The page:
Accounting Tricks

An interesting column from Washington Post economics writer Robert Samuelson on why the Public Option is a joke. One point he makes pokes a substantial hole in the argument that Medicare operates much more efficiently than do private insurance companies.
By some estimates, Medicare's administrative costs are only 3 percent of spending compared with 13 percent or more for private insurers. A new public plan is widely presumed to enjoy an advantage in overhead.
Why is this prediction, that a Public Option would also be able to operate much more efficiently than the private insurance companies do, a trick of accounting (according to "some," quoted by Samuelson)?
Part of the gap between private insurers and Medicare is statistical illusion: Because Medicare recipients have higher average health expenses ($10,003 in 2007) than the under-65 population ($3,946), its administrative costs are a smaller share of total spending. The public plan, with younger members, wouldn't enjoy this advantage.
At 3% of 10K, the administrative cost of the average Medicare patient would be $300. At 13% of $4K, the administrative cost of the below 65 plan would be about $454. Not the huge difference that the percentages would seem to indicate.
It's not insurers that cause high health costs; they're simply the middlemen. It's the fragmented delivery system and open-ended reimbursement. Would strict regulation of doctors, hospitals and patients under a single-payer system provide control? Or would genuine competition among health plans over price and quality work better?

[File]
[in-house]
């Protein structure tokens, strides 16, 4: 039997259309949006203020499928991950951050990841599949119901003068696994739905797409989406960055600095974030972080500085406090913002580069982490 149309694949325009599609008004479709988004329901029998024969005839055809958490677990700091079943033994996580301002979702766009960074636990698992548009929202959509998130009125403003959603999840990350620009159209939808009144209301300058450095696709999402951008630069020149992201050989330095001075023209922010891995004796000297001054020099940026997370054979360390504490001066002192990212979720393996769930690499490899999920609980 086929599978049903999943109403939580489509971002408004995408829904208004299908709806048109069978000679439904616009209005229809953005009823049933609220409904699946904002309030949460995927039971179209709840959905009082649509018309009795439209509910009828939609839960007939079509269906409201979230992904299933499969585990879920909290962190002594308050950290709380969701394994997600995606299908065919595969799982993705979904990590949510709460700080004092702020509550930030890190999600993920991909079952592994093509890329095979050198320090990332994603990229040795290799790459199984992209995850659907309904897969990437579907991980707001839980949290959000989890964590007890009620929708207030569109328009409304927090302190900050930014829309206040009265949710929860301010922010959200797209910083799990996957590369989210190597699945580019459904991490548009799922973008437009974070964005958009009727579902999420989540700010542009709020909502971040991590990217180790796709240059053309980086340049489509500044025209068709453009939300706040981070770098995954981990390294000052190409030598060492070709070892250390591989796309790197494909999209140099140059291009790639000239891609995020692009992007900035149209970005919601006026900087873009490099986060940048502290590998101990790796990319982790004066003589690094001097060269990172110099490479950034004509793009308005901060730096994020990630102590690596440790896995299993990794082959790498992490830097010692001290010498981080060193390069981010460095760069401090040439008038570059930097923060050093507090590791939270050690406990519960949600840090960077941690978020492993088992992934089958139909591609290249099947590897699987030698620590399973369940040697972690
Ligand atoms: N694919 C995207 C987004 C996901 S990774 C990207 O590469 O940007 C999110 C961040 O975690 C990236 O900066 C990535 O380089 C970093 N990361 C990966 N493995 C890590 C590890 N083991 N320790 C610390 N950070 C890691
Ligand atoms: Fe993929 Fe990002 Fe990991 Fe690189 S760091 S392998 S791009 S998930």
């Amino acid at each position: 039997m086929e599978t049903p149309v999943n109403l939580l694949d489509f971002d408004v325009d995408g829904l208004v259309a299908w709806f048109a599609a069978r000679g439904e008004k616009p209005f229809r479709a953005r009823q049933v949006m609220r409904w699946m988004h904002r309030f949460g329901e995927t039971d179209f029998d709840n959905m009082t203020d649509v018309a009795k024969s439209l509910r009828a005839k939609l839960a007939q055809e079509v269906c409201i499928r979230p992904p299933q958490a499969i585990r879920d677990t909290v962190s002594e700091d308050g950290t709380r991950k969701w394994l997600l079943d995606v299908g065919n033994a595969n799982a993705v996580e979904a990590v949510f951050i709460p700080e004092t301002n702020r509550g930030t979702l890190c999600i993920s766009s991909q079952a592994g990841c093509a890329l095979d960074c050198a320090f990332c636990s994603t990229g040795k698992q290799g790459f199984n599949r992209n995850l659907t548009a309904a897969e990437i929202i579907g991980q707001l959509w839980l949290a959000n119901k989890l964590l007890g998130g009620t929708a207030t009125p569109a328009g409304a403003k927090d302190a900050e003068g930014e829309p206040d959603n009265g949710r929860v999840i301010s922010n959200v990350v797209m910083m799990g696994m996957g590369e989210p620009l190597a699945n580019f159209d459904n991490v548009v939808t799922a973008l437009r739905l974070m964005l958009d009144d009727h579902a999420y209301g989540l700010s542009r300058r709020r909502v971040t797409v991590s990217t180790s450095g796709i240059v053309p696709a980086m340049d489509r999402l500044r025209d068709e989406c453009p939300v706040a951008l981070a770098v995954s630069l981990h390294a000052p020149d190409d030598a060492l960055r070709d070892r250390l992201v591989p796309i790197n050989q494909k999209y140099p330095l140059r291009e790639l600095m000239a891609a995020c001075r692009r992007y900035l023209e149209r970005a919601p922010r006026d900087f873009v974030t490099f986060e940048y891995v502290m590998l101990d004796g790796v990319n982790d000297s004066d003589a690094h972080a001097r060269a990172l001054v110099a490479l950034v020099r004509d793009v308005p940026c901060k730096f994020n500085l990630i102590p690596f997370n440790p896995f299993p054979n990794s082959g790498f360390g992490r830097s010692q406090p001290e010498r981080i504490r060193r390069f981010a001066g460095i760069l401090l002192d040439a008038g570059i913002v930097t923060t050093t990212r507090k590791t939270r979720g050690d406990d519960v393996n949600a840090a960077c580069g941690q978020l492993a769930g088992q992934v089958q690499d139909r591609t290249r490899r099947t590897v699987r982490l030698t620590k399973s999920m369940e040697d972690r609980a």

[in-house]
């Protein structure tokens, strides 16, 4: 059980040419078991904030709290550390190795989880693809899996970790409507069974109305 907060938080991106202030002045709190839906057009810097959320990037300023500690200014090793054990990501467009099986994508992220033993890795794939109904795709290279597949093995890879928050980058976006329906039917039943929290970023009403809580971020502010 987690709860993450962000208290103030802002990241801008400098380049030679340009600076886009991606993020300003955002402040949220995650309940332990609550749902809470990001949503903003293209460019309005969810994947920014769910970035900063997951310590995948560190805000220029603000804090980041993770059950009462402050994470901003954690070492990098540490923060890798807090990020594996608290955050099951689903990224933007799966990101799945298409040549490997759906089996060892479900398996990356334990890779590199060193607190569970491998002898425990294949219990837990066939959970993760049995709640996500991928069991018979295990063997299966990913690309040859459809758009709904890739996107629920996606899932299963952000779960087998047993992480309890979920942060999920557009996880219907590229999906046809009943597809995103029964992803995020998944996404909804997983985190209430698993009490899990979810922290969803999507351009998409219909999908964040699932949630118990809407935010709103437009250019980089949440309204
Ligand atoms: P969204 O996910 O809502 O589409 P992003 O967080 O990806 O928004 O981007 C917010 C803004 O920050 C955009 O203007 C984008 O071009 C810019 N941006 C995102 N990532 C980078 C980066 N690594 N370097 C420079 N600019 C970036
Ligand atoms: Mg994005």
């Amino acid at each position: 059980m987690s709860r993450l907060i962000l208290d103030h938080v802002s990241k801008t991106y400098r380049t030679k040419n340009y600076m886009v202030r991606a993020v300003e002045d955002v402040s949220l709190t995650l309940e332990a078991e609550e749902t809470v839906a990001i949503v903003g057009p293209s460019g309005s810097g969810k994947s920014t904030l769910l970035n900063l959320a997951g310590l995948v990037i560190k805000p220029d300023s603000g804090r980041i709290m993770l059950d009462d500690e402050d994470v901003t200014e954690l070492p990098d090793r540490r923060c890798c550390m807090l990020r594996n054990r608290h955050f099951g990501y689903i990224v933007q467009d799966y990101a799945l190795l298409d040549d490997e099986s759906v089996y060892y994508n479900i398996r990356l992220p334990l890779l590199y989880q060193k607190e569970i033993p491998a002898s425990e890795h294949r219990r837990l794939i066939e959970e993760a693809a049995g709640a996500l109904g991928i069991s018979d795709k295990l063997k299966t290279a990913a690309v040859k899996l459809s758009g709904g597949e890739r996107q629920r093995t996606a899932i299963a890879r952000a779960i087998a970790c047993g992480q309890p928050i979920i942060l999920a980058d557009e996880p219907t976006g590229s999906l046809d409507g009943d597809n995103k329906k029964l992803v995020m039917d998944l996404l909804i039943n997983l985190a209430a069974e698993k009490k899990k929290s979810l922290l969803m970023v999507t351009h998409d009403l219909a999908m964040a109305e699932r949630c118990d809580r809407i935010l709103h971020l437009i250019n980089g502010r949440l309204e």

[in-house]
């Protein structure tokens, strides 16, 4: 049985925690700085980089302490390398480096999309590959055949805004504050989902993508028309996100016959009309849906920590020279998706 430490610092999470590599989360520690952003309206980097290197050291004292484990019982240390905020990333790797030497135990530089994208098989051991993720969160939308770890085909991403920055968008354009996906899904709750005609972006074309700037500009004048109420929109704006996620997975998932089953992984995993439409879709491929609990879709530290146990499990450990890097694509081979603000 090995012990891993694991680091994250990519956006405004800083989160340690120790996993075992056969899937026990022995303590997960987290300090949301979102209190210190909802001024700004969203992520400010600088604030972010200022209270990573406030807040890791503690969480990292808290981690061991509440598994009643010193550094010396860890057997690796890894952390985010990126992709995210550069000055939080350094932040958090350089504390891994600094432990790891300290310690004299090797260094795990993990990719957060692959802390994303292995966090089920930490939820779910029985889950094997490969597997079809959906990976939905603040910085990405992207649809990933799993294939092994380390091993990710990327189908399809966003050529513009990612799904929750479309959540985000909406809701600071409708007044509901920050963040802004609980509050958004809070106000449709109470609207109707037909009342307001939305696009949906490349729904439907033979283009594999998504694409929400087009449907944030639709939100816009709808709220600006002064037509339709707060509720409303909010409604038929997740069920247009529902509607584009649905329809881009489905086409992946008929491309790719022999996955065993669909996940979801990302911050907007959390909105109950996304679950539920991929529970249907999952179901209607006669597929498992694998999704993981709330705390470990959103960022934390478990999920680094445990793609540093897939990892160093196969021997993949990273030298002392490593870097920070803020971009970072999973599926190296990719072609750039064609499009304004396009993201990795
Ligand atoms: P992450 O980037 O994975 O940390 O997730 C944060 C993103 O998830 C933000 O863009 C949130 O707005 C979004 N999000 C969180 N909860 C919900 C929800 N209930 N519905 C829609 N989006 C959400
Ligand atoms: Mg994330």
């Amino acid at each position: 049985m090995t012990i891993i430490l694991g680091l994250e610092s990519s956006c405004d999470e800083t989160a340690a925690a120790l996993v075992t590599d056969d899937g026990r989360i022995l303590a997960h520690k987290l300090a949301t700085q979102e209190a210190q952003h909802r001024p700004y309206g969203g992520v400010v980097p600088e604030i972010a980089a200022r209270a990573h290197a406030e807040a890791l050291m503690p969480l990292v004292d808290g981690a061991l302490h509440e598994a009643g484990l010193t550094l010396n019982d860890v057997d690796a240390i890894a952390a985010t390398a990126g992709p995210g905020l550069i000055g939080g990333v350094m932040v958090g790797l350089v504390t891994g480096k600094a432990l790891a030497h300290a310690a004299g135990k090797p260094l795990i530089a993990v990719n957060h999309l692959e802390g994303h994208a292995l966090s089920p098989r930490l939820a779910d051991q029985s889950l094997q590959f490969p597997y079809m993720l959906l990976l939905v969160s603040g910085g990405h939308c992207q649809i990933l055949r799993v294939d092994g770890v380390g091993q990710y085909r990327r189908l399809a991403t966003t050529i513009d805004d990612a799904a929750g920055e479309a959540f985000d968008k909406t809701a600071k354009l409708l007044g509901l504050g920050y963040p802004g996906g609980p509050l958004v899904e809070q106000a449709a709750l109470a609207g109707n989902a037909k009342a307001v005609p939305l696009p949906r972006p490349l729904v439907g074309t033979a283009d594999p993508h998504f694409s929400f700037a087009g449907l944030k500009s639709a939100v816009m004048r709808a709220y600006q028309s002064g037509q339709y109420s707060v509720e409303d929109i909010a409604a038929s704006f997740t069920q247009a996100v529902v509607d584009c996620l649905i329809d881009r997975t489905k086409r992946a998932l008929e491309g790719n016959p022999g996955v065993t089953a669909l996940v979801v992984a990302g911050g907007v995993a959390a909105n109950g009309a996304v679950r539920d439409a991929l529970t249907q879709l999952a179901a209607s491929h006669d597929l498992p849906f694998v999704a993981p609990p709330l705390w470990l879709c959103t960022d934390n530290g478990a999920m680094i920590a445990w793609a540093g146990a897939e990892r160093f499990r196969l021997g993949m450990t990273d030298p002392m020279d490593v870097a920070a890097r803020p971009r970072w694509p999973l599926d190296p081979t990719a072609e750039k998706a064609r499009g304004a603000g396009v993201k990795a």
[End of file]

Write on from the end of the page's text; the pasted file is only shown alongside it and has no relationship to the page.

The current Senate plan will not give the Public Option the right to make partial payments to doctors and hospitals like Medicare does to keep costs artificially low (this is cost shifting - we have to make up the difference through higher rates). Instead, it will have to negotiate rates with providers, just like private insurers do. But the Yale Political Scientist who first proposed the Public Option, Jacob Hacker, says this approach doesn't work.
Even Hacker concedes that without reimbursement rates close to Medicare's, the public plan would founder. If it had to "negotiate rates directly with providers" -- do what private insurers do -- the public plan could have "a very hard time" making inroads, he writes. Hacker opposes such weakened versions of the public plan.
Samuelson also points out that the claim that the Public Option would be free of marketing expenses, as is the Medicare monopoly, is untrue - the Government Insurance Plan would be competing against the private insurers and would have to promote itself to compete.
Moreover, accounting comparisons are misleading when they don't include the cost of Medicare's government-supplied investment capital. A public plan would also need investment capital. And suppose the public plan suffers losses. Congress would assuredly bail it out.
The Samuelson column reveals just how flimsy the arguments are for the Public Option. They are rationales for adopting the liberal proposal rather than reasons to do it. Or, more bluntly, they're fabrications, meant to trick Americans into going along with the leftist endgame of single payer.